I’ve also been making some big changes on the blog that you might not have noticed yet. I’m still figuring it all out but I’ve finally accepted that I can’t keep doing everything myself, and to be honest, I don’t want to. I’m exhausted in more ways than one.

I’ve been working on building a team of my badass women friends to help me run the blog moving forward and to take some of the weight off my back, in all sorts of ways, for helping with partnerships to boring admin tasks, to taking on expert guest writers in areas that I really want more content on. I’m even going to cut back on how much travel I do moving forward, focusing on only a few major trips that excite me,  in the hopes of freeing up more time for me to work on more creative ventures, charities here, and on projects on here that I really want to do that I just haven’t had time for. Oh, and finish my first book!

Oh, and I also want FREE TIME TO DO ABSOLUTELY NOTHING! There, I admit it – I’m shouting it for the world to hear. I want time all to myself to just be lazy and not be busy with stuff. To think about things again and also think about sweet fuck all.

It’s like Liz 2.0.


It’s been a hard lesson to learn but I’ve realized rather painfully that I’ve got to look after myself first and foremost, and being constantly busy isn’t good for you, no matter what people say.

It’s been a few months now since everything crashed for me, and I really struggled with publicly admitting my anxiety on here for the first time, feeling like its a real weakness or afraid of being judged. I know that other people are probably in the same boat, especially women, and I know there are a lot of people out there dealing with far worse shit than my anxieties, another reason I’ve held back from sharing this.

But I can’t be the only one that feels there’s a real stigma still around mental health these days, and admitting something like crippling anxiety feels like somehow I wasn’t strong anymore or even worse, that I was a failure. But really, what’s so wrong with NOT being able to do it all?

Perhaps one of the most important things I’ve changed is working on just being a little bit nicer to myself. Instead of focusing on what I could be doing better, focusing on staying positive and being proud of what I’ve already done. I think we could all do with a little more kindness, don’t you?


The road uphill hasn’t been easy, and I’ve slipped off the bandwagon more than once, like having a week of no sleep a few weeks in to the occasional midnight Dominos pizza and wine binge (I mean seriously, there are only so many green smoothies a girl can fucking take). And while my sleep schedule isn’t perfect, it’s definitely a very big step up from where it was a few months ago.

But it’s only really in the past few weeks I’ve noticed that my personality is getting back to normal, where something that used to stress me out doesn’t even bother me anymore, and I that I’m back to being much more relaxed and laid back, and that I’m happier. I’ve just come home from a month traveling again and didn’t fly off the rails. Not to mention I’ve had more than one random acquaintance even say to me that I’m shiny and glowing once again, whatever the hell that means. Disclosure – I’m NOT pregnant.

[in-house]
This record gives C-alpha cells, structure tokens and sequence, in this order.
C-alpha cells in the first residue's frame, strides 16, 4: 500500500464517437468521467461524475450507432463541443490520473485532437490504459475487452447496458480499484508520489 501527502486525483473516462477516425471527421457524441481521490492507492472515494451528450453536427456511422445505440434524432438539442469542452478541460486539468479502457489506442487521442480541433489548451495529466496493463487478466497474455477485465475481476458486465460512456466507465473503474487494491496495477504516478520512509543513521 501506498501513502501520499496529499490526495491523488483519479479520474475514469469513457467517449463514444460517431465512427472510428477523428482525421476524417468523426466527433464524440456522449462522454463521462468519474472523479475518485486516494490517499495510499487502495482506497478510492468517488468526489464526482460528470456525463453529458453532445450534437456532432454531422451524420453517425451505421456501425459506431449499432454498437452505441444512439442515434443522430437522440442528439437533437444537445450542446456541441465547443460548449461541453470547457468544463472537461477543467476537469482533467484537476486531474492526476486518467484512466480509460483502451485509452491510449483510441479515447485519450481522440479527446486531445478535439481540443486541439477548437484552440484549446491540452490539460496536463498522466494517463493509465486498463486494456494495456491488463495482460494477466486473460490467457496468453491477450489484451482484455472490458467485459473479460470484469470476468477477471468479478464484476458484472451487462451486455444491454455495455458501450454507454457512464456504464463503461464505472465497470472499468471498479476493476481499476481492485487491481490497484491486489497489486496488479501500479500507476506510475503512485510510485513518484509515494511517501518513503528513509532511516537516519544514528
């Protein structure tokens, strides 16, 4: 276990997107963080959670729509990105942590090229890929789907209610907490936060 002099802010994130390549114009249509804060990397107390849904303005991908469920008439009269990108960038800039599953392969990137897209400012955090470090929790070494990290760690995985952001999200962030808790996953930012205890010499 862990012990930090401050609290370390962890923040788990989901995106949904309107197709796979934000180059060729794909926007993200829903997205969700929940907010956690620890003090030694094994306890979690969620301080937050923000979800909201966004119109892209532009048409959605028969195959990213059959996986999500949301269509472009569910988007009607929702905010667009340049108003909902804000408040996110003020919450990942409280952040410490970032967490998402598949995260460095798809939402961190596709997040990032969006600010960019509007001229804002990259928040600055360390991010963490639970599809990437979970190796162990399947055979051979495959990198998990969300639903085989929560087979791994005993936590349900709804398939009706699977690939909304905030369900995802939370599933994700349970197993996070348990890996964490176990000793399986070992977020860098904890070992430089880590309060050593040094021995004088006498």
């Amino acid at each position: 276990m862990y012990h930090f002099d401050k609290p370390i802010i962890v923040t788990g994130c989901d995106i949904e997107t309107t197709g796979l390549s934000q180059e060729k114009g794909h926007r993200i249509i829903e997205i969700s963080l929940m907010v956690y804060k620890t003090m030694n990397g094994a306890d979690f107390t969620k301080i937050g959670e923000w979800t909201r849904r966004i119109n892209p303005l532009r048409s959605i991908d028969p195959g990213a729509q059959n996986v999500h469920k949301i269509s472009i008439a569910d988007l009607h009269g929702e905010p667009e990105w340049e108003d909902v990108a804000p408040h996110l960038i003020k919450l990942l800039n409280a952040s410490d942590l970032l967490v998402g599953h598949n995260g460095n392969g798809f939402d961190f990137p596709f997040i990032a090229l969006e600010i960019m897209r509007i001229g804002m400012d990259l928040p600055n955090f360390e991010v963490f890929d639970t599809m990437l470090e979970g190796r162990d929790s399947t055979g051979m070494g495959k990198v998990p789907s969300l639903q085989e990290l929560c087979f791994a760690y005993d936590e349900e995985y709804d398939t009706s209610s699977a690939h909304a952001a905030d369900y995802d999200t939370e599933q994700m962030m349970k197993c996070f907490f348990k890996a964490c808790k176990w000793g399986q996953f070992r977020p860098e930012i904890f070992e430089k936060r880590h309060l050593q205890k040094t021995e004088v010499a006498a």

So what’s the point with all my rambling here? I dunno actually. I suppose to just share with all that life is messy and complicated, and don’t be afraid to not be busy and ask for help when you really need it. I’d like to think there’s strength in admitting your problems in an effort to become stronger down the road.

And I’m really looking forward to being really inspired again!

What do you think? Share below!


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113 Comments on “Burnouts, breakdowns and that pesky work/life balance

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  1. Wow, that sounds absolutely horrible. I can’t imagine not being able to sleep at all for weeks on end, and then all the other stuff that came with it too! So glad you’ve got some things figured out and you’re on your way back to yourself. And kudos to you for talking about it publicly, I know that can’t be easy.

    Oh, and if you want something awesome and completely ridiculous to watch on Netflix, try Jane the Virgin. I’m totally addicted. 🙂

  2. Thank you for sharing something so personal with so many people. It takes courage, so I wanted to applaud you. A big hugs to you!

  3. Great piece Liz, thank you so much! I know it will inspire and help many people.

    I had what I thought was the burnout from hell when I was doing a crazy long-hours health service job. And it was partly that, but it also proved to be the result of a tick-borne disease I got hiking the US. If your symptoms persist, maybe get think about getting testing for borrelia and its coinfections – you’ve been in some pretty far-flung places. There are some pieces about it on our YouTube channel, Life The Basic Manual.

    Hope everything smooths out soon. Sounds like you’ve done a wonderful job on regaining some work/life balance. As they say, I know balance when I swing past it….

    lots of love xxxx

  4. Hey Liz,
    I just wanted to thank you for this post. You’re truly courageous for writing about your anxiety so publicly, and I’m so grateful that you are furthering the conversation on mental health. You’re always inspiration, please keep it up.
    Love, Audrey